Pockets of the North Island could slide into drought if a big rainmaker doesn't arrive in the next few weeks, Niwa forecasters say.
The agency's latest monitoring showed a broad swathe of the upper North Island, stretching from Cape Reinga to Coromandel and Waikato, along with parts of Hawke's Bay and Wairarapa, were now experiencing what Niwa termed "very dry" conditions.
The most parched places were the Far North and northern Waikato, now recording a soil moisture anomaly of 50mm below average.
Less than 5mm fell across the North Island over the past week, and the biggest drops in soil moisture were observed in the Far North, as well as central areas from Taranaki eastward to Hawke's Bay.
"There's been an ongoing rainfall deficit over a large part of the North Island since last month," Niwa forecaster Ben Noll said.
"Added to that was some warmth at the end of spring that dried out the ground – we had the warmest November on record."
A continued lack of rain could mean those most affected areas tip into a meteorological drought, an event characterised by a lack of rainfall, along with hot, drying conditions.
"The model guidance we have over the next one to two weeks is supporting that, so we are keeping a close eye on the situation."
While some models indicated a "wildcard" weather system may develop in the tropics and bring down some much-needed moisture, there was no guarantee, Noll said.
"If you get one of those, you can alleviate a big rainfall deficit in a hurry. But if the dry pattern continues – which, by most accounts it looks like it will in the next one to two weeks – I'd expect there will be parts of the upper North Island that are experiencing drought.
"It's also worth considering that, given a large chunk of the country is drier than normal, over the next two weeks, those areas will also turn drier, even if they're not considered to be abnormally dry right now."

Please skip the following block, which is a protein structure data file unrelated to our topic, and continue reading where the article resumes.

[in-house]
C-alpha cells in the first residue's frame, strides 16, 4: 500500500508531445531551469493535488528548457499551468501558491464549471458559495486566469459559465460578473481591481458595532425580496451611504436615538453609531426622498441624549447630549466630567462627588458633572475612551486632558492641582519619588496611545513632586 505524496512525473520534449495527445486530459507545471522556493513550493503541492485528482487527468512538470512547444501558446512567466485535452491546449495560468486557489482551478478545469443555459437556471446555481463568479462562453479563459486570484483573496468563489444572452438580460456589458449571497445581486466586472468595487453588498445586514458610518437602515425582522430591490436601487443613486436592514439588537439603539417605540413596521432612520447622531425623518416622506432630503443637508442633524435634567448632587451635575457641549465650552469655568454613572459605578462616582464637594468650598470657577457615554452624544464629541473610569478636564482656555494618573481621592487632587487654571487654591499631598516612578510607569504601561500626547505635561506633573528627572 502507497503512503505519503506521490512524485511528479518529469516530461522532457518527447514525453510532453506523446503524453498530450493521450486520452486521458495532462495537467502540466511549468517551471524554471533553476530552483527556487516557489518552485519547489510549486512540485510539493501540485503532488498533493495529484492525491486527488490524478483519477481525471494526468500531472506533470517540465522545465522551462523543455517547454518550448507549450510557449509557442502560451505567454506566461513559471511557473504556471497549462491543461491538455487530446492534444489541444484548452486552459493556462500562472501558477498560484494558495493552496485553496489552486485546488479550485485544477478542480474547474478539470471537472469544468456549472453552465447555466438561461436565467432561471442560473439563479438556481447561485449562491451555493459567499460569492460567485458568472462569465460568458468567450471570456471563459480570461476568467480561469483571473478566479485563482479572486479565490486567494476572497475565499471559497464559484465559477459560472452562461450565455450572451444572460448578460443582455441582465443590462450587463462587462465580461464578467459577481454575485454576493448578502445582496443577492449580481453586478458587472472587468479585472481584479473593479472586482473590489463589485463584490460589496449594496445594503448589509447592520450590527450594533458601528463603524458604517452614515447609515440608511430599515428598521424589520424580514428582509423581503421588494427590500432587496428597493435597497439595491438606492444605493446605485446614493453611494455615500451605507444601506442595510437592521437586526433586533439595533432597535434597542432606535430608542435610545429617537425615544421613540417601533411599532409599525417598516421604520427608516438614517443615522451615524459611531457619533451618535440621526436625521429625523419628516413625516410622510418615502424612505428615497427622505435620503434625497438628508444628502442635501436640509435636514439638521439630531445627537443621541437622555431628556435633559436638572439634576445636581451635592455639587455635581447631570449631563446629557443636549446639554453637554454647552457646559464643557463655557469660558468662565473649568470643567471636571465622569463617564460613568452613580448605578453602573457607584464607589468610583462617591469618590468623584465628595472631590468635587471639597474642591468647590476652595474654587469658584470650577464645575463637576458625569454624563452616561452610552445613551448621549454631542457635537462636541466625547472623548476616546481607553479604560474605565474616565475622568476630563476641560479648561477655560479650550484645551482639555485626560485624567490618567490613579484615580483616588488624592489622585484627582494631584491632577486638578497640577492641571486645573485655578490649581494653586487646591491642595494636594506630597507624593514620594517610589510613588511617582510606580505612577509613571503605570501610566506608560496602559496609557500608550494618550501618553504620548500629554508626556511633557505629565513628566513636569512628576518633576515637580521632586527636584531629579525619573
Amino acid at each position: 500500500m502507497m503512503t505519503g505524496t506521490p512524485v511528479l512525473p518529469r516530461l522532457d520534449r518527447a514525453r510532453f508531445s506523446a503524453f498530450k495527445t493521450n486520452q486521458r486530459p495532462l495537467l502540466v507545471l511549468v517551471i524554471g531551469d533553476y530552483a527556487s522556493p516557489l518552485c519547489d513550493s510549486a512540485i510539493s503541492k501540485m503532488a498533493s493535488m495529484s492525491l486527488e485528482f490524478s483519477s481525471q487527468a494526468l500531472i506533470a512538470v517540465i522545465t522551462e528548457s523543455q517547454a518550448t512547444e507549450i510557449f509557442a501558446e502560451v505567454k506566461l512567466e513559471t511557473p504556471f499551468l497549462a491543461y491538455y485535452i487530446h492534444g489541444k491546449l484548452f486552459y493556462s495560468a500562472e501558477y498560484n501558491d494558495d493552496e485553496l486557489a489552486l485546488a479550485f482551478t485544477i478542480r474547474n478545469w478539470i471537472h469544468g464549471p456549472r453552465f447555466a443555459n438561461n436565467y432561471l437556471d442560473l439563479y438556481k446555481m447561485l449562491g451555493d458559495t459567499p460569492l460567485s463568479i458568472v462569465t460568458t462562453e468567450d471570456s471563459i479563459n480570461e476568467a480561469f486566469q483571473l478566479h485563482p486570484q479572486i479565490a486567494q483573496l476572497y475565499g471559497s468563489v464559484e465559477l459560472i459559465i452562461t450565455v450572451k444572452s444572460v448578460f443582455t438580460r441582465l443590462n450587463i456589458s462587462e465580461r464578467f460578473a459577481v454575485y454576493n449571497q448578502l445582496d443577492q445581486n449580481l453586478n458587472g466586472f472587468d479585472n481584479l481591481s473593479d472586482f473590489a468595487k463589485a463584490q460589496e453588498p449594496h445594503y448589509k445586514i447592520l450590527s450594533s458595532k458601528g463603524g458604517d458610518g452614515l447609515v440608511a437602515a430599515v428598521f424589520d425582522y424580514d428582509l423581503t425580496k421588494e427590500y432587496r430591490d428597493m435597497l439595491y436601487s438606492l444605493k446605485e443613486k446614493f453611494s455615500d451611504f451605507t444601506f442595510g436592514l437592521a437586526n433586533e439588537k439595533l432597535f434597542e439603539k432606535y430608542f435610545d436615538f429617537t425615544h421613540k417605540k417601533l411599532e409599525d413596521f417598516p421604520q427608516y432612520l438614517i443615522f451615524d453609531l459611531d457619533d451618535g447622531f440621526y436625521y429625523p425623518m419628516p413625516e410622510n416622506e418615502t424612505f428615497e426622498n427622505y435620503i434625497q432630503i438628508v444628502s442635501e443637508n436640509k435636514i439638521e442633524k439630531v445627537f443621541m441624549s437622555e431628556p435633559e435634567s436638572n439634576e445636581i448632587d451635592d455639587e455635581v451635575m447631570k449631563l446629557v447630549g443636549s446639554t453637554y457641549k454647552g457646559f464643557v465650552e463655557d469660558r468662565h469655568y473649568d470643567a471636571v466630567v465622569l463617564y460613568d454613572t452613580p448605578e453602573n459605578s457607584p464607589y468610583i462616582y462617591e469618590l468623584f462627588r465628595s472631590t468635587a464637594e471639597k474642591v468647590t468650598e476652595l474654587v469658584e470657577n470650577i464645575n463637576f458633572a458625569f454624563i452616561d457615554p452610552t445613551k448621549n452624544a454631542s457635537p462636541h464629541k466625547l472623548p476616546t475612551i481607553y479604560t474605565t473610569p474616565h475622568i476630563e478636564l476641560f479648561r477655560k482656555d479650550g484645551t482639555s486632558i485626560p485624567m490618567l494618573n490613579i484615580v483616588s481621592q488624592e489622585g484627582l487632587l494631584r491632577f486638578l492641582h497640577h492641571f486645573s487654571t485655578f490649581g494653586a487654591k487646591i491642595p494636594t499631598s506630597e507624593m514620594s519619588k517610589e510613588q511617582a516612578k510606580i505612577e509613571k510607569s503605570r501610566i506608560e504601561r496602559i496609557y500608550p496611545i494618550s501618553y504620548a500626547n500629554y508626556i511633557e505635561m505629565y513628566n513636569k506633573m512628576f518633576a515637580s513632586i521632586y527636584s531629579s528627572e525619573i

Looking beyond the next fortnight, Noll said there were indications of easterly and north-easterly winds sweeping in next month, which could bring rain.
"But, as drought is something that takes a while to come on, it also takes time to depart, so it may take more than one good rainfall event."
Despite the current pattern, Northland Federated Farmers president John Blackwell described conditions as relatively normal for this time of year.
"It's hard to generalise because it's such a narrow peninsula, and one side can be quite different to the other, but, in saying that, I think from a pasture point of view we're on about average for summer," Blackwell said.
But he added the region was still well behind on its average rainfall for the past 12 months, which had affected groundwater levels.
"We've had enough to keep the place green, and grass has been growing pretty well up to until now," he said.
"For us, summer doesn't really start until January. It just depends how long it goes on for. If it's still dry in April and May, that's when it really hurts."
The Ministry for Primary Industries (MPI) has also been watching conditions in Northland over the past few months, and talking with councils and rural groups.
"It is not unusual for Northland to have hot dry summers, and farmers and growers have been planning for these dry conditions," said Cathy Robinson, MPI's acting deputy director-general of agriculture and investment services.
"At this stage MPI considers that the community is generally coping with the dry conditions and is currently classified as localised."
If conditions continued to remain dry the Northland Adverse Events Committee would convene, she said.
Niwa's latest seasonal outlook, covering the next three months, picked temperatures to be near or above average for all of the North Island, near average in the north and east of the South Island, and near or below average for the west of the South Island.
Rainfall was projected to be near or below normal for the north of the North Island, above normal to normal for the west of the South Island, and normal elsewhere.